Review: Sennheiser PXC 550-II

Sennheiser plays it safe

An already well-functioning model has been updated with variable noise reduction and voice control. The user interface, on the other hand, has become somewhat messy.

Published 14 January 2020 - 1:20 pm
Sennheiser PXC 550-II
Geir Nordby

The Sennheiser headphone giant has not just one, but two top models in active noise reduction (ANC) headphones, and both have now come in new generations: Momentum 3 Wireless for “nice” use in the office and PXC 550-II for commuting and travel use.

The Sennheiser PXC 550-II is a discreet and relatively compact over-ear model. The earbuds in matt black plastic are oval, and the headband is lined with artificial leather. Since the headphones are intended for use when traveling, the earphones can be folded, as we are used to on similar models.

PPXC 550-II are not headphones you wear to attract attention. The design is discreet and does little to impress. It is only when you see the small logo on the hoop that you understand that it is Sennheiser – and not Bose or Sony, which they are confusingly similar to. (Photo: Sennheiser)

The PXC 550-II is primarily intended for wireless use, but it comes with an analog cable that allows them to be used on the flight. And also an aircraft adapter in case you should end up on an aircraft that is so old that the double jack connector is still in use.

Several degrees of noise reduction are offered, which has become common today. This is one of the differences from its predecessor. At Sennheiser, you can choose between full noise reduction, variable noise reduction or none at all. If you choose the variable, you get the choice between automatic adaptation to the noise in the surroundings or a «wind noise reduction». It is not possible to choose the degree of variable reduction yourself. Fortunately, this is not particularly problematic, since the strongest reduction is relatively gentle with the music.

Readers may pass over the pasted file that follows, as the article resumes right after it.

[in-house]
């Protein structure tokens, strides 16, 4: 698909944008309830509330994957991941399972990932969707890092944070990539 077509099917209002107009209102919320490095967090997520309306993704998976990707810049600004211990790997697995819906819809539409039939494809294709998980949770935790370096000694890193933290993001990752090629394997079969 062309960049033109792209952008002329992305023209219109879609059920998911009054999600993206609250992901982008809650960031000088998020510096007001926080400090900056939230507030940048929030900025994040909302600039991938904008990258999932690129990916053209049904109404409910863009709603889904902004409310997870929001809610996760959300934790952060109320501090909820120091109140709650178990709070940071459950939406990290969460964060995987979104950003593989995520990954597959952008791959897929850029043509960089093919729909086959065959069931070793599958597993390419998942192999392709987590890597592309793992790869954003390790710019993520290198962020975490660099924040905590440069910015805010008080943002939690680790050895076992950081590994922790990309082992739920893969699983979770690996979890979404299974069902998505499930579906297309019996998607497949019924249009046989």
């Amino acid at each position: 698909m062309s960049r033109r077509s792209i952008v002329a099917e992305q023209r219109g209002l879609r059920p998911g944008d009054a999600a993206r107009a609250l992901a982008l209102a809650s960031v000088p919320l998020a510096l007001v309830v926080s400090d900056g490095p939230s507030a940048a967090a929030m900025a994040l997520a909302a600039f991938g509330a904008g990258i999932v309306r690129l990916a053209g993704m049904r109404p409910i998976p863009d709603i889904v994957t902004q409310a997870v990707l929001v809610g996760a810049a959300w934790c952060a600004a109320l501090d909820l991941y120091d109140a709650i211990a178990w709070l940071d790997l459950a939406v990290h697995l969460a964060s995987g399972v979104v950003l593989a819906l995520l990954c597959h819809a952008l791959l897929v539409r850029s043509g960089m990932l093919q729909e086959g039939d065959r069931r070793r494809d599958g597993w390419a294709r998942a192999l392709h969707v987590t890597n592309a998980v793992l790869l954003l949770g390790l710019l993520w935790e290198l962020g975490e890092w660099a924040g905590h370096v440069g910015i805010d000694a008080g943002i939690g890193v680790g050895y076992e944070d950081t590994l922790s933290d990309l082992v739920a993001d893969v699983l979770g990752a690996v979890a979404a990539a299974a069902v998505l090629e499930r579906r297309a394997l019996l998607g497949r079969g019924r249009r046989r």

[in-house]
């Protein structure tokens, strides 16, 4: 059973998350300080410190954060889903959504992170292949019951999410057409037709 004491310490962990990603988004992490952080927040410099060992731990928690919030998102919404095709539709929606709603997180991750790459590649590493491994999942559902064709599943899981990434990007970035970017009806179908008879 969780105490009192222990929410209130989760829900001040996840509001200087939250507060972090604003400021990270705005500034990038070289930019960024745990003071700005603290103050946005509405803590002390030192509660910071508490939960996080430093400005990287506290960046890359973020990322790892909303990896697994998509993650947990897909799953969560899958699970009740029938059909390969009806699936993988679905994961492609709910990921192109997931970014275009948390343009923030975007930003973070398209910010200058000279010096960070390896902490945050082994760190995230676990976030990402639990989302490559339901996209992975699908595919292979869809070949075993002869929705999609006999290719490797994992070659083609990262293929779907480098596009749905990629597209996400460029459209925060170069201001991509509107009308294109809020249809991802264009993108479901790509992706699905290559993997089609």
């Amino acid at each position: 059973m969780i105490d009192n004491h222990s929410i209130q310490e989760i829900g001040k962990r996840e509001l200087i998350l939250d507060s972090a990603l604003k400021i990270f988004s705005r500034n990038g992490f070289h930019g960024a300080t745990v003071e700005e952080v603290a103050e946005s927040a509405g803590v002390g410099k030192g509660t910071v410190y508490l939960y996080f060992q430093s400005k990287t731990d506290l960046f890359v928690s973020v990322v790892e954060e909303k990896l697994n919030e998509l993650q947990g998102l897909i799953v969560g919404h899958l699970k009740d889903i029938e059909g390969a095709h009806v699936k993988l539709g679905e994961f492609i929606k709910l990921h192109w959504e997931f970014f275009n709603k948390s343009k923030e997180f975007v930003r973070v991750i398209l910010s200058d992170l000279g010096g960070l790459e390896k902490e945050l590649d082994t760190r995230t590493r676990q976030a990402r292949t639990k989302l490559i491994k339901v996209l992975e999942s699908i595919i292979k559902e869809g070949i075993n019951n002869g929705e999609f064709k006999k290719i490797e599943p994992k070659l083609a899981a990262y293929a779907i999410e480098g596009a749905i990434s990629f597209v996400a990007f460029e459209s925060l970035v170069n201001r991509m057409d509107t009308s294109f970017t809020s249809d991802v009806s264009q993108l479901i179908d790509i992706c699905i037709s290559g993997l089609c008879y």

Battery life is 20 hours with Bluetooth and noise reduction. To save battery power, the headphones automatically switch off when the earbuds are rotated 90 degrees. It’s an excellent idea, but the flip side of the coin is that the headphones do not turn off when you just lay them down on the table – as most others do. So the risk of the battery being flat when you pick up the PX 550-II is great. A regular power button would have been a plus. (Photo: Sennheiser)

Difficult operation

The Sennheiser Smart Control app is necessary if you want to set the noise reduction or change the sound profile. In addition to “neutral” – which is just that – there are the settings “club” which gives plenty of bass and a withdrawn midrange, while “movie” gives impressive bass to the film. If you want a penetrating midrange that emphasizes the vocals, it is also an option.

On the other hand, the app gets a high rating when it comes to stability and user-friendliness. If the headphones have been switched off, they must be paired with the mobile phone again, allegedly for safety reasons. And it often fails – even if they are recognized on Bluetooth.